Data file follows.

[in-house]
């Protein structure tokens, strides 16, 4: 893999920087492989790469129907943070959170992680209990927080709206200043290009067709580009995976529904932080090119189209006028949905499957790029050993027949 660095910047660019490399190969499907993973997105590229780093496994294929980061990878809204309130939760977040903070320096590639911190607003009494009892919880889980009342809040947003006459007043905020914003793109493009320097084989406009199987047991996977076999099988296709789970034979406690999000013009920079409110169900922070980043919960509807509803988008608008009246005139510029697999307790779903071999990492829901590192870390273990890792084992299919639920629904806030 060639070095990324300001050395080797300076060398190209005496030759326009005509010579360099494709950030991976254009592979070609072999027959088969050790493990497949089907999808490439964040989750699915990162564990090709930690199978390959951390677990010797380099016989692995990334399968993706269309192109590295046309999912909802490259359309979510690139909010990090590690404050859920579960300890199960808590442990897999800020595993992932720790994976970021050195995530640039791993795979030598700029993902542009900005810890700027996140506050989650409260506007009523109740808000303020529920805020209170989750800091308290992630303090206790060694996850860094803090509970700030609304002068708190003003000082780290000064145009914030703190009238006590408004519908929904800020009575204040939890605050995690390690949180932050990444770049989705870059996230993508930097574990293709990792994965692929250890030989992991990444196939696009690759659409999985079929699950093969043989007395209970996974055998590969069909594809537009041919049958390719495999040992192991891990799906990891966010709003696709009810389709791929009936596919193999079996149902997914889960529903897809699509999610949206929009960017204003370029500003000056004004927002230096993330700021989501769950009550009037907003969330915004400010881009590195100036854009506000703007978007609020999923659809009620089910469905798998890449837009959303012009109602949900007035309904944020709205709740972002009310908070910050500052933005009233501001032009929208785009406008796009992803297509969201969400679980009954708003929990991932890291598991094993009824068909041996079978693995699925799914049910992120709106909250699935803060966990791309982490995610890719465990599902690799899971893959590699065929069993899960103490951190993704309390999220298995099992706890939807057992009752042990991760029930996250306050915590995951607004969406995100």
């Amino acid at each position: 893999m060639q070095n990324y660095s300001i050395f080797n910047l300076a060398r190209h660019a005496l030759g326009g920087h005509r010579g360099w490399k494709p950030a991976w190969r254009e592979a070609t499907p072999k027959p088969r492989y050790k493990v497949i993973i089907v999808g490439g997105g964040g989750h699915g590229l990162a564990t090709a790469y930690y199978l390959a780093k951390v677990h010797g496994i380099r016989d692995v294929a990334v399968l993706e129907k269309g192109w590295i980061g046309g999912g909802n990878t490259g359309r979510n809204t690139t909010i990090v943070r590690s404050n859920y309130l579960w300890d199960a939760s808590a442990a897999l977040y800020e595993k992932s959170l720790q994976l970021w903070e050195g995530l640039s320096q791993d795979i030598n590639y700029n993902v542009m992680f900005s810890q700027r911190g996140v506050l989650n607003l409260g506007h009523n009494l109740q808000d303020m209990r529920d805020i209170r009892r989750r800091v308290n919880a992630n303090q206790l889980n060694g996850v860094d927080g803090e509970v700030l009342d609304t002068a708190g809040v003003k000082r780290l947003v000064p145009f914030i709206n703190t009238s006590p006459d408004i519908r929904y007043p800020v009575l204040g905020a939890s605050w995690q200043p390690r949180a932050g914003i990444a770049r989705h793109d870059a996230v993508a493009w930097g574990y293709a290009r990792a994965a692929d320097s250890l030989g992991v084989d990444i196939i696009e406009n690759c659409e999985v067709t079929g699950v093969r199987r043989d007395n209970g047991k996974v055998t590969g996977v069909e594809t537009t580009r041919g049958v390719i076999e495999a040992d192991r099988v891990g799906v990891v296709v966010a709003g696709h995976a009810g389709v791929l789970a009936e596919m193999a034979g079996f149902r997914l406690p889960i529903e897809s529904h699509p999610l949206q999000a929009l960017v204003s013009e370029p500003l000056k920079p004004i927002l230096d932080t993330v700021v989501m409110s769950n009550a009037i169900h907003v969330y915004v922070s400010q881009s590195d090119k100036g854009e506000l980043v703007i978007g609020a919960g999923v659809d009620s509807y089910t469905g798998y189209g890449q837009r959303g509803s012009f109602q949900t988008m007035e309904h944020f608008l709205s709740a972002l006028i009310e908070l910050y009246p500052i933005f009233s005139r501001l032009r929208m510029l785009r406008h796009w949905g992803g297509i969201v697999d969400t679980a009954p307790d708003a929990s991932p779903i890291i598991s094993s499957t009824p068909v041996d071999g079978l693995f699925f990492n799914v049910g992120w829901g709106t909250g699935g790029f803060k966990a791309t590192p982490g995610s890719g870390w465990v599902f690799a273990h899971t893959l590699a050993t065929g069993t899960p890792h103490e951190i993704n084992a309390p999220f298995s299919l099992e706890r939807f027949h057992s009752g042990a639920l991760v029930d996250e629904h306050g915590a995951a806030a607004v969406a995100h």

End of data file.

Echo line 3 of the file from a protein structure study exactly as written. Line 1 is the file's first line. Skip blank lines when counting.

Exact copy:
């Amino acid at each position: 893999m060639q070095n990324y660095s300001i050395f080797n910047l300076a060398r190209h660019a005496l030759g326009g920087h005509r010579g360099w490399k494709p950030a991976w190969r254009e592979a070609t499907p072999k027959p088969r492989y050790k493990v497949i993973i089907v999808g490439g997105g964040g989750h699915g590229l990162a564990t090709a790469y930690y199978l390959a780093k951390v677990h010797g496994i380099r016989d692995v294929a990334v399968l993706e129907k269309g192109w590295i980061g046309g999912g909802n990878t490259g359309r979510n809204t690139t909010i990090v943070r590690s404050n859920y309130l579960w300890d199960a939760s808590a442990a897999l977040y800020e595993k992932s959170l720790q994976l970021w903070e050195g995530l640039s320096q791993d795979i030598n590639y700029n993902v542009m992680f900005s810890q700027r911190g996140v506050l989650n607003l409260g506007h009523n009494l109740q808000d303020m209990r529920d805020i209170r009892r989750r800091v308290n919880a992630n303090q206790l889980n060694g996850v860094d927080g803090e509970v700030l009342d609304t002068a708190g809040v003003k000082r780290l947003v000064p145009f914030i709206n703190t009238s006590p006459d408004i519908r929904y007043p800020v009575l204040g905020a939890s605050w995690q200043p390690r949180a932050g914003i990444a770049r989705h793109d870059a996230v993508a493009w930097g574990y293709a290009r990792a994965a692929d320097s250890l030989g992991v084989d990444i196939i696009e406009n690759c659409e999985v067709t079929g699950v093969r199987r043989d007395n209970g047991k996974v055998t590969g996977v069909e594809t537009t580009r041919g049958v390719i076999e495999a040992d192991r099988v891990g799906v990891v296709v966010a709003g696709h995976a009810g389709v791929l789970a009936e596919m193999a034979g079996f149902r997914l406690p889960i529903e897809s529904h699509p999610l949206q999000a929009l960017v204003s013009e370029p500003l000056k920079p004004i927002l230096d932080t993330v700021v989501m409110s769950n009550a009037i169900h907003v969330y915004v922070s400010q881009s590195d090119k100036g854009e506000l980043v703007i978007g609020a919960g999923v659809d009620s509807y089910t469905g798998y189209g890449q837009r959303g509803s012009f109602q949900t988008m007035e309904h944020f608008l709205s709740a972002l006028i009310e908070l910050y009246p500052i933005f009233s005139r501001l032009r929208m510029l785009r406008h796009w949905g992803g297509i969201v697999d969400t679980a009954p307790d708003a929990s991932p779903i890291i598991s094993s499957t009824p068909v041996d071999g079978l693995f699925f990492n799914v049910g992120w829901g709106t909250g699935g790029f803060k966990a791309t590192p982490g995610s890719g870390w465990v599902f690799a273990h899971t893959l590699a050993t065929g069993t899960p890792h103490e951190i993704n084992a309390p999220f298995s299919l099992e706890r939807f027949h057992s009752g042990a639920l991760v029930d996250e629904h306050g915590a995951a806030a607004v969406a995100h």